But Moscovite bling, the Principe has not. Retractable glass walls entirely open up one side of the hotel, the green of the gardens made seamless with the white marble and glass of the foyer. The casually suited staff and clean, curvaceous interiors would not look out of place in Miami. And neither would the clientele. During my stay, a svelte Mexican seemed to have permanent billing in the hotel's stagey foyer. Dressed only in a pair of small red swimming trunks and a lazy smile, his louche poses were perfect against the grand, elliptical staircase that recalls the iconic centrepiece stairs in New York's Guggenheim Museum.
The hotel's 28 rooms are no less sculptural. Glass walls (curtained) divide bedrooms from bathrooms, dressed with high-end Italian design names such as B&B Italia, Flexform, Maxalto and Armani Casa. Giant flatscreen TVs compete with oceanic beds for dominance, and each corner of the room is so gently up-lit, back-lit and glowing that it's like a soft-focus movie. That is, if you can work the bank of unnecessarily complex switches.
Several of the rooms have balconies big enough to host a small cocktail party and every chair is designed seductively, entreating you to lie, rather than sit in it. My room overlooked a 1920s-style Tuscan farmhouse, rented out for €80,000 (£66,460) a month. It's occupied for the entire summer.
If you want to indulge voyeuristic urges, head for the roof terrace and restaurant. It stands head and shoulders above everything else in the area, with 360-degree views of the glittering sea and mountains. Up here, you're near eye level with the flat-top canopy of sky-scraping Italian stone pine trees, a lofty position that feels almost part of the natural incline of landscape from mountain to sea.
From my supine position on yet another basket chair, a fiery sunset casts the wrap-around terrace in beatific gold, and a life-is-beautiful glow radiates from perfectly dressed patrons. I eat delicate dim sum with a bitter-sweet orange dipping sauce and sushi expertly created from the local catch: both food types uncommon to Italy's traditional dining scene.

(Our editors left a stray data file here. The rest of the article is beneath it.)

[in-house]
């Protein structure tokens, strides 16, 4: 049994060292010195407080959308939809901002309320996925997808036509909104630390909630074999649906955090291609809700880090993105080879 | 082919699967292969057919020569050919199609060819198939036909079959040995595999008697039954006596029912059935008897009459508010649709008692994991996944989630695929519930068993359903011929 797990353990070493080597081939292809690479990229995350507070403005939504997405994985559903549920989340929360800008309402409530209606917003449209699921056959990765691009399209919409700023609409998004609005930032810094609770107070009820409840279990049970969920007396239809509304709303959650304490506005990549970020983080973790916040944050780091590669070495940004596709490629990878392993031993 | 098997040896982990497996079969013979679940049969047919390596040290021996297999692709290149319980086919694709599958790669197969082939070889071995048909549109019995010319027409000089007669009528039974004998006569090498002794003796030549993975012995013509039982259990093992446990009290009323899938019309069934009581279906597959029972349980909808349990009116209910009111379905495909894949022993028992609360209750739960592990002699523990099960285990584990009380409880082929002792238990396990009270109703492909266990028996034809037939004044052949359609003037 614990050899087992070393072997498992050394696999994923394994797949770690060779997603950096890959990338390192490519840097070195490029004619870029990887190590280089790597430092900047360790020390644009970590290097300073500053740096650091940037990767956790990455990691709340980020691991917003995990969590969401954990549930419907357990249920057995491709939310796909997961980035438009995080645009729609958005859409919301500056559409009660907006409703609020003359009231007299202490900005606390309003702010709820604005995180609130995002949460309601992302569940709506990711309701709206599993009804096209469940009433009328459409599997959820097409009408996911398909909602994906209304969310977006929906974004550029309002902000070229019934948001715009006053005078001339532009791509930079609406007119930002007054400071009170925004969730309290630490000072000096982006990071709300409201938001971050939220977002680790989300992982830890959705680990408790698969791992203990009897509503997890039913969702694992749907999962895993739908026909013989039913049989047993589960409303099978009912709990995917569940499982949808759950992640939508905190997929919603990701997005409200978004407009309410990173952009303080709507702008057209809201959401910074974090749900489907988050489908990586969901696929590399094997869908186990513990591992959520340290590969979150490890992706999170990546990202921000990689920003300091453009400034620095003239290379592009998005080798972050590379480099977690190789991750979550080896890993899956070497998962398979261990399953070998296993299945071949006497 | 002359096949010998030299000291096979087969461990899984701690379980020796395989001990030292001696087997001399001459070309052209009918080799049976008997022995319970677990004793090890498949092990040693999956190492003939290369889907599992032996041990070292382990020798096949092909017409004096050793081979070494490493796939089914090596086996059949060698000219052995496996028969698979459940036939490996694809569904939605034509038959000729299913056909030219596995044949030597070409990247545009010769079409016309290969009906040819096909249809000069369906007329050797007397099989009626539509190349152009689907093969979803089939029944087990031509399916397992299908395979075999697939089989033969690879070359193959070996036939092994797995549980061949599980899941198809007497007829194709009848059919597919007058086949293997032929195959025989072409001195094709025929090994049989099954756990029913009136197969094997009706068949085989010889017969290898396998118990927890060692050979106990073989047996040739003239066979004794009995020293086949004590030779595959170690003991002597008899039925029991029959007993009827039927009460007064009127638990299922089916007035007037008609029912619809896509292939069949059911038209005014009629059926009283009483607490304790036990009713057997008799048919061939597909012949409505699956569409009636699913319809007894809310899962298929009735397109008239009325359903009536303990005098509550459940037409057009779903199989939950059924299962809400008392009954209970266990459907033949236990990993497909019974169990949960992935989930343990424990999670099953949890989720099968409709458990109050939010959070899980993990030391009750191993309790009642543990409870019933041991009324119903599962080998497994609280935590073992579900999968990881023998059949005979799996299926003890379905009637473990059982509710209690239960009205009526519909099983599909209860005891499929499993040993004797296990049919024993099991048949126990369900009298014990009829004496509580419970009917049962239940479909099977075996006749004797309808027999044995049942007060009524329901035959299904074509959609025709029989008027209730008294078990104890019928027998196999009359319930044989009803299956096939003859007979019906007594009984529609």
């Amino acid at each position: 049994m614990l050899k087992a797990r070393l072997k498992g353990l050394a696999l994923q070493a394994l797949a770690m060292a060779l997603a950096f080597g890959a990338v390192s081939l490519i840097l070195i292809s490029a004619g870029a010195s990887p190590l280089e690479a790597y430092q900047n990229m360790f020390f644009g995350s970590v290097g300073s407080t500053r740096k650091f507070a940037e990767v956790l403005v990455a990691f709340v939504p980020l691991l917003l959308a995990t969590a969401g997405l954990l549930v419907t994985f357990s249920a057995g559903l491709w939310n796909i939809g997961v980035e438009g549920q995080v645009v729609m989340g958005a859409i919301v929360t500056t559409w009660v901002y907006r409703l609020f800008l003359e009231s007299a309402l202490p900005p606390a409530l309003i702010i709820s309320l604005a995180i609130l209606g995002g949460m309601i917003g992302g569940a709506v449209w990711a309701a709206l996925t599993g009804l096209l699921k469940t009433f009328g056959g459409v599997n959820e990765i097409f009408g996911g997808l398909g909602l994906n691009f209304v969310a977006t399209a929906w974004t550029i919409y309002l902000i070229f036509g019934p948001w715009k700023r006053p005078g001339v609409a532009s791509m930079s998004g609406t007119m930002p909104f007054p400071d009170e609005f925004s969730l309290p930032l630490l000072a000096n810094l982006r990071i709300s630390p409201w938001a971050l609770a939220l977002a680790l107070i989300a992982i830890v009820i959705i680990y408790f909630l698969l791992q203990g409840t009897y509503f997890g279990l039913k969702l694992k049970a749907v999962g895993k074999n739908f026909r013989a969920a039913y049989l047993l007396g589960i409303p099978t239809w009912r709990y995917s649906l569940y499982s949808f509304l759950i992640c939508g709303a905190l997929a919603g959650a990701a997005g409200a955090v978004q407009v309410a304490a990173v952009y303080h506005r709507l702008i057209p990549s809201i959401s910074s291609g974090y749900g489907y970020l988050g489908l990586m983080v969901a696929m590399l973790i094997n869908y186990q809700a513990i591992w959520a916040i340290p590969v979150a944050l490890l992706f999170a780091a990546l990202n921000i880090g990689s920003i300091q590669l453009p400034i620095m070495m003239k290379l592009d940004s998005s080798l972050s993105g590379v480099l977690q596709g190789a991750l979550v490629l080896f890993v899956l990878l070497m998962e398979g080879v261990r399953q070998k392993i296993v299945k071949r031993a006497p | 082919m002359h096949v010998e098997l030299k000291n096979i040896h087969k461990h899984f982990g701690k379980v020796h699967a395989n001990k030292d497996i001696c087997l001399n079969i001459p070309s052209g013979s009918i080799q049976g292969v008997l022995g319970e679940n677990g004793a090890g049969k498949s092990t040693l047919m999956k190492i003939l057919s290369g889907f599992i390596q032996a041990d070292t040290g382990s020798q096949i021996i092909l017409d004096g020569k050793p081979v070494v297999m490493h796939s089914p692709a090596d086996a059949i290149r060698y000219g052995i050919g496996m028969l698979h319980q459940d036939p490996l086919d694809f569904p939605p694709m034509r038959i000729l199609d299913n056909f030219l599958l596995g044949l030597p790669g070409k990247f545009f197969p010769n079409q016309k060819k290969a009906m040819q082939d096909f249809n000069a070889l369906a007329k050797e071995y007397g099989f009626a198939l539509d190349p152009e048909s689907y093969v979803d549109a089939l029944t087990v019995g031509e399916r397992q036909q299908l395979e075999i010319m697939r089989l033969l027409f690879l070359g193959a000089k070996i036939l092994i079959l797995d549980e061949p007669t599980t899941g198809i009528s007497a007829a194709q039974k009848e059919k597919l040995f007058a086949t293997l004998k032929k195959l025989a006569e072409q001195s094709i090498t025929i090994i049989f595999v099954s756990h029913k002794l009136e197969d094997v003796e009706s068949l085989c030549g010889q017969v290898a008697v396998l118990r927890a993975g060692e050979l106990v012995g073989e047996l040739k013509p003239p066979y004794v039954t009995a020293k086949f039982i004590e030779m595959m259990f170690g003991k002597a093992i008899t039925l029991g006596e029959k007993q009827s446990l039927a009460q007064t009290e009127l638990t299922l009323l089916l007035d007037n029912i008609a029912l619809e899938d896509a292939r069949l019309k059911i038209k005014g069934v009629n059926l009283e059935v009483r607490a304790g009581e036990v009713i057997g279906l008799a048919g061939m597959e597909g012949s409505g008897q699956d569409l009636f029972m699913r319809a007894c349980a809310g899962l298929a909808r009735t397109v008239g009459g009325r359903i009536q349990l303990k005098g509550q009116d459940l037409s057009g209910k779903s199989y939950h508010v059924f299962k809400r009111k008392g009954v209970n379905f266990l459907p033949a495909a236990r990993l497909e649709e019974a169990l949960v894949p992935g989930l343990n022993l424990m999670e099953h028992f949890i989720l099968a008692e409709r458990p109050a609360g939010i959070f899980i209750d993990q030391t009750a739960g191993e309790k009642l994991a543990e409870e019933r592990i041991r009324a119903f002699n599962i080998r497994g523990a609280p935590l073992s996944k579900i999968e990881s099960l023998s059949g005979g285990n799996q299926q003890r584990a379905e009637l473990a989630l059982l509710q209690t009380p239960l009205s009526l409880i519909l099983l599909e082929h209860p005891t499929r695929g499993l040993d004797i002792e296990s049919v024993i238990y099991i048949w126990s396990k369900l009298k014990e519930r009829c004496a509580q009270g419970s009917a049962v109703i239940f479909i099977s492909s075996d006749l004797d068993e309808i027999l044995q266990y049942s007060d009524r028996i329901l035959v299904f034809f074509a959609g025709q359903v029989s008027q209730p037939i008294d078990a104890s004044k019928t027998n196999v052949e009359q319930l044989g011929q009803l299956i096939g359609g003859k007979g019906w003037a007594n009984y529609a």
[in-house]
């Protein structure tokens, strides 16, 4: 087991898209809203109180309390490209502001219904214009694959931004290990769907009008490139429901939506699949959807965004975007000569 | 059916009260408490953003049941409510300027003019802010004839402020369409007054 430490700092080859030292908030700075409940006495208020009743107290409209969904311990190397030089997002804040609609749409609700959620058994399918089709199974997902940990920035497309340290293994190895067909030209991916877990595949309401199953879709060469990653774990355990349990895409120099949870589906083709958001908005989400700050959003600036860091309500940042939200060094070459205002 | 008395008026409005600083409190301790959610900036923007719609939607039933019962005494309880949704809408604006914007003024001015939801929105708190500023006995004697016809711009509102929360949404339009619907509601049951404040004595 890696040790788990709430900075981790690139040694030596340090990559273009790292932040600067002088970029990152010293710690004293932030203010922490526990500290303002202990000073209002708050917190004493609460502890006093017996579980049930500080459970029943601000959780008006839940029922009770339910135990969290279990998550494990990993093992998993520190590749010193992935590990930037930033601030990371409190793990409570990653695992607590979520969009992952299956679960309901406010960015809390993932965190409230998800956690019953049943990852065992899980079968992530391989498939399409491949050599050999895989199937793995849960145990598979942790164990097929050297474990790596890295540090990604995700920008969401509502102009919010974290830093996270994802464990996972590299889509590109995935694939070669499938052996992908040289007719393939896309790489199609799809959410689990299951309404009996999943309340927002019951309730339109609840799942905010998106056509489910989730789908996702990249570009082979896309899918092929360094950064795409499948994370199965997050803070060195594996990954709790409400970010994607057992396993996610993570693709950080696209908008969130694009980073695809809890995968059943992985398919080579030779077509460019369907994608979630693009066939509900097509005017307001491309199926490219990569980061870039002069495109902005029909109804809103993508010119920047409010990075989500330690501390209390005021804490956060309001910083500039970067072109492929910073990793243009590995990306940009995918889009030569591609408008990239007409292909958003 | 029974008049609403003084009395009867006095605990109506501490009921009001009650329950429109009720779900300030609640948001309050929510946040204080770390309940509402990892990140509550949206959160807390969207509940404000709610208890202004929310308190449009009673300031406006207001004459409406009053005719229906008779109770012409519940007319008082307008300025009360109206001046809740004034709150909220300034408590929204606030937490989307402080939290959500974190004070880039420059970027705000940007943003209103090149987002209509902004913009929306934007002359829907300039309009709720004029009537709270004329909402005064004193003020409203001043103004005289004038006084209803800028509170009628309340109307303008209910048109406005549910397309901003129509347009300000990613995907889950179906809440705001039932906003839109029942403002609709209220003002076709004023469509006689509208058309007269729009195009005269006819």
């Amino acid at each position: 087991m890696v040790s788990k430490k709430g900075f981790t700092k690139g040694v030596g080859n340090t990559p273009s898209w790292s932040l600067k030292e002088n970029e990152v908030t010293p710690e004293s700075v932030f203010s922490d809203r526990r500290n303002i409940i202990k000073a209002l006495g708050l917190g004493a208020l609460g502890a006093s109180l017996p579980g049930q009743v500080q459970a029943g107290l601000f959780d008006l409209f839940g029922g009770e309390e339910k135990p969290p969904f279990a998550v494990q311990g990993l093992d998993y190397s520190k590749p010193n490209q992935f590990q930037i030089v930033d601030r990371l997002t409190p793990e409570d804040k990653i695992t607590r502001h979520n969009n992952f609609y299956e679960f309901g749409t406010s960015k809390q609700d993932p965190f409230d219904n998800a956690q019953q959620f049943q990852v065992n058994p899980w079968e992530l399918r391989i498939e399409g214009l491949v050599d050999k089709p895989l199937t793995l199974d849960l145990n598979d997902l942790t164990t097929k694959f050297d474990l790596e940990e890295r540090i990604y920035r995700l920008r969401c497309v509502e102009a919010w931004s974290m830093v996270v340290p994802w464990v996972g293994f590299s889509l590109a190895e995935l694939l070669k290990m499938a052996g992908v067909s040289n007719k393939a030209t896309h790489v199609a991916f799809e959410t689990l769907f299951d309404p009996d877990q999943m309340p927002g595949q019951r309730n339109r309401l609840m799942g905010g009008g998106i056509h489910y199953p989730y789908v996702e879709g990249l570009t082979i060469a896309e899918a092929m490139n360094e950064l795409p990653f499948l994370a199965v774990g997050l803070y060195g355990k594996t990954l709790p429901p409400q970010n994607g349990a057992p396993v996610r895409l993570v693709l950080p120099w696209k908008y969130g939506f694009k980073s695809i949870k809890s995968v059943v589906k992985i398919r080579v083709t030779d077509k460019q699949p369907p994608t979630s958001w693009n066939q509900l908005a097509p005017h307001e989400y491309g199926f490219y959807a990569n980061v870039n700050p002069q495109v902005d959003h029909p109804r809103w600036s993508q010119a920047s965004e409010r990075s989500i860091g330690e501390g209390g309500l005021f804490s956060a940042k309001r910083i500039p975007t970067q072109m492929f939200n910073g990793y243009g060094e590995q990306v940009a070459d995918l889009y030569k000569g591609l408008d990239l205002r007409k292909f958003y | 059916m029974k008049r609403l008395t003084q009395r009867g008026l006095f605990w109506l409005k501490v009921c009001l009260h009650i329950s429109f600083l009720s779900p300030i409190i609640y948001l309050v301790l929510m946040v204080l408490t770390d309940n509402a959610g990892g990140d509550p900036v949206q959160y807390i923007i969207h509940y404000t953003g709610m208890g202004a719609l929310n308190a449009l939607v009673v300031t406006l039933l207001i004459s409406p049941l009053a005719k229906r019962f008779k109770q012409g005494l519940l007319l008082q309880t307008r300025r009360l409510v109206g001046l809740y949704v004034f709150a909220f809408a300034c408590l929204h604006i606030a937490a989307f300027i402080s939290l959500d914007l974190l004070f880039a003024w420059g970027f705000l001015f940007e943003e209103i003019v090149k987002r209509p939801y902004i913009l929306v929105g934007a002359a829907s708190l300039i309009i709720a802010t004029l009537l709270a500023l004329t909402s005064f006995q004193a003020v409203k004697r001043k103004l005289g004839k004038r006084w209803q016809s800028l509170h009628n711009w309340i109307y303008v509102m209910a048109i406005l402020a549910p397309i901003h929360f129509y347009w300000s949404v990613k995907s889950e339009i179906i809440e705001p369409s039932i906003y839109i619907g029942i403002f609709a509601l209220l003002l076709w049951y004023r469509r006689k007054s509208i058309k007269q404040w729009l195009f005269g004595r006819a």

The chef, Alessandro Filomena, can't resist further plying me with a classic grilled platter of langoustine, dorado and giant prawns. The bar staff, led by a comedic duo from southern Italy, are equally beguiling, producing a "rapini" (lemon sorbet, prosecco and vodka), a digestive-cum-desert that's like slipping between cool sheets on such a hot night.
The fact that I could face a wine tasting the next morning at 10am is either shameless or a testament to the hotel's well-chosen venue for such a diversion. Tenuta San Guido is a boutique vineyard that produces Sassicaia, the red that has single-handedly revolutionised Italian wine production. It's usually closed to the public, but the hotel has a special relationship with this family-run business, whose Sassicaia was granted its own DOC (Bolgheri) in 1994, the only wine from a single estate in Italy with such status.
Under the guidance of Robin Gevaert, the hotel's sommelier, I drink the earthy, rich red sitting in the cool of the vineyard's modern glass vaults, with a view of the cypress avenue eulogised by the Italian poet Carducci in the distance. It's a class act to follow, but lunch on the sands at the hotel's beach club, Marechiaro, comes close. Forte's beach is lined with elegant, 1920s-style wooden beach huts, each painted in family colours and fronted with groomed sand and a phalanx of sunbeds. Principe's, in keeping with its inimitable style, is spacious, butler-served and redolent, yet again, of a hipster Miami beach hotel. Once the season gets under way and Max, the hotel's excitable DJ, sets up camp, the club may well compete with the resort's perennial La Capannina for nightclub supremacy.
Yet, for the moment, things are quiet. The hotel may be fully booked but its beach loungers remain unoccupied, as do the pool cabanas. Perhaps everyone's on the hotel's yacht (yes, of course there's a yacht) or in their rooms, fighting with those recalcitrant light switches.
I care not as I wander around the silent spa, from one pink-lit steam room, to another blue-lit ice cabin and try to revive myself in the lily-littered pool. For a moment, I forget where I am. The sleek international minimalism that defines this hotel is far from the bright, 1950s' modernism that lies at the heart of Forte dei Marmi. But perhaps, as the mayor would insist, a new era for this young seaside resort has begun.
How to get there
Sarah Barrell travelled to Forte dei Marmi as a guest of easyJet (0905 821 0905; easyjet.co.uk), which flies to Pisa from London Gatwick, Luton and Bristol from £31 each way, and of the Principe Forte dei Marmi (00 39 0584 783636; principeforte deimarmi.com), which offers double rooms from €495 per night.